We all read about how resumes today should be more akin to stories. That is true. How, though, can you tell a great career story when the last few years of your career have not produced the results you were after?
What if the best accomplishments you have to offer happened decades ago? What then? Have you said to yourself, “No one will care about the last few years?” Hmm. Not so fast.
Career Risks: The Good and The Bad
Not all of us have steered a career track with a clear, ascending progression. Some of us have made decisions, especially in business, that led us down roads less traveled.
Things didn’t turn out the way you hoped they would. Now you need a new executive resume and are trying to share the value of your unusual career path and keep coming up short.
Perhaps you have launched a series of startups? The first was promising, but everything didn’t click, and you moved on to the next startup.
Have you invested in new technology launches? The solution was innovative, but the market wasn’t ready. Or, perhaps, someone else outpaced your first-to-market move.
Shifted from one industry to another? Boy was that a mistake. Sorry. The grass is always greener…they say.
Took charge of an early-stage company? It was staffed with a bunch of ‘yahoos.’ I get it. Things always look shinny at first (wink).
The good? There is value in failures. Everyone has a story to tell. Experience is ‘gold.’
How to Turn Failures into Success Stories
“It’s entirely possible to turn every failure into a success story that shapes the ultimate outcome of your business.”
Do you agree with that statement above? I do. So does Sujan Patel—read his blog post by clicking here.
If you can turn failures into positive outcomes for your business, why then would that not be a good tale to share? There are lessons in failures that will lead your next employer to success.
How do you convince them?
Begin To Showcase The Value of Your Career
Before you start to spin and reshape recent shortfalls on your resume, let’s bring some of those past clear-cut achievements to the forefront.
- Deviate from the chronological resume and bring some of those great achievements to page one of your executive resume. Decide what is of value to share in alignment with your new career direction and choose the best example.
- Compare those achievements to what they would relatively mean in today’s global market. For instance, if you were part of launching a new brand that became a premier player in the market 10 years ago— quantify and compare it to the slice of the market your competition held during that time. Contrast is key.
And, how do they measure up in today’s market?
- If you delivered growth then, what is the relative value today? Help them see the scale of that financial impact. You can use the following calculator to figure that out.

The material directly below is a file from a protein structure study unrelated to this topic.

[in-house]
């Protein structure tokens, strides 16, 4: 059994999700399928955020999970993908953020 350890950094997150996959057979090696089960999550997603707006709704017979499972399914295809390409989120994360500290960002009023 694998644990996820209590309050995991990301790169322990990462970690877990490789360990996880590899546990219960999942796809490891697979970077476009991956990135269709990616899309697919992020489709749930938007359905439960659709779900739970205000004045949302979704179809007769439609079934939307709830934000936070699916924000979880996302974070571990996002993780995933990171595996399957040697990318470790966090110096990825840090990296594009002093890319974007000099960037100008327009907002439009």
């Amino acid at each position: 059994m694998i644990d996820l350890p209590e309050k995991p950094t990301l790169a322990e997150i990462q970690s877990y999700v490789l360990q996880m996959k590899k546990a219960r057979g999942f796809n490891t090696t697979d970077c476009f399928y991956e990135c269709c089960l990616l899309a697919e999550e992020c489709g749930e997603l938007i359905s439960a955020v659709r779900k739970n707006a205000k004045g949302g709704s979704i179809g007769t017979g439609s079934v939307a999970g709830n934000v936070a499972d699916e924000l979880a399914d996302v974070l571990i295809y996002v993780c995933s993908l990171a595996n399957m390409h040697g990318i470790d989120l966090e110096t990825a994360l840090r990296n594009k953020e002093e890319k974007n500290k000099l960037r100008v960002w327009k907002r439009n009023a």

Bottom line: Since those accomplishments happened a while back; you need to help your new employer understand the magnitude of that past experience in today’s world.
What To Do With Your Recent Career Adventure?
This one is a bit trickier. The key here is to connect the dots.
What does your new employer need from you?
What are they trying to solve?
Is it about moving the company forward?
Is it about achieving next-level revenue?
Are they looking to expand internationally?
Once you have zeroed in on what they need from you, identify if you have accomplished this in your recent experience (even if you fell short of ultimate goal). If you failed to achieve the goal—why and what is the lesson learned? How did that story end?
You see, the idea is to connect the dots for your employer and showcase that this recent experience—though did not produce the results you sought—offer invaluable insights/exposure/strategies they can now leverage: Did you sell the company? Did it produce a spinoff? What happened?
Connecting the Value Dots
Here is a table that I hope helps you align your recent ‘not-so-great’ experience with the needs (vision/goals) of your future employer:
|Vision/Goal #1||Achieved? Share accomplishment.||Not achieved? Why? How far did you get? Lesson? Outcome?|
After you have understood what the target job title entails (employer wants) and taken inventory of how your recent experience measures up, you need to shape this information into a story that convinces hiring authorities that your career track is valuable in helping them actualize their business visions.
Mastery Storytelling: A Businessperson’s Tale
Before you can decide if you have the chops to knit your unusual career journey or if you must hire an executive resume writer—you must wrap your mind around the value of both your successes and failures.
As I said earlier in this post, everyone has a story to tell. Uncover the value the highs and lows in your career offer; speak to the needs of your audience; and knit your story well.
According to Pixar (and you know they know how to tell tales), good stories are universal; have a clear and structured purpose; have a character to root for; appeal to our deepest emotions; are surprising and unexpected; are simple and focused.
Can you truly follow Pixar’s award-winning, story-telling formula when writing an executive resume? To a certain extent, yes! At the core, every resume is a story about a character (you) who has overcome challenges and along the way compiled achievements and successes. That’s you.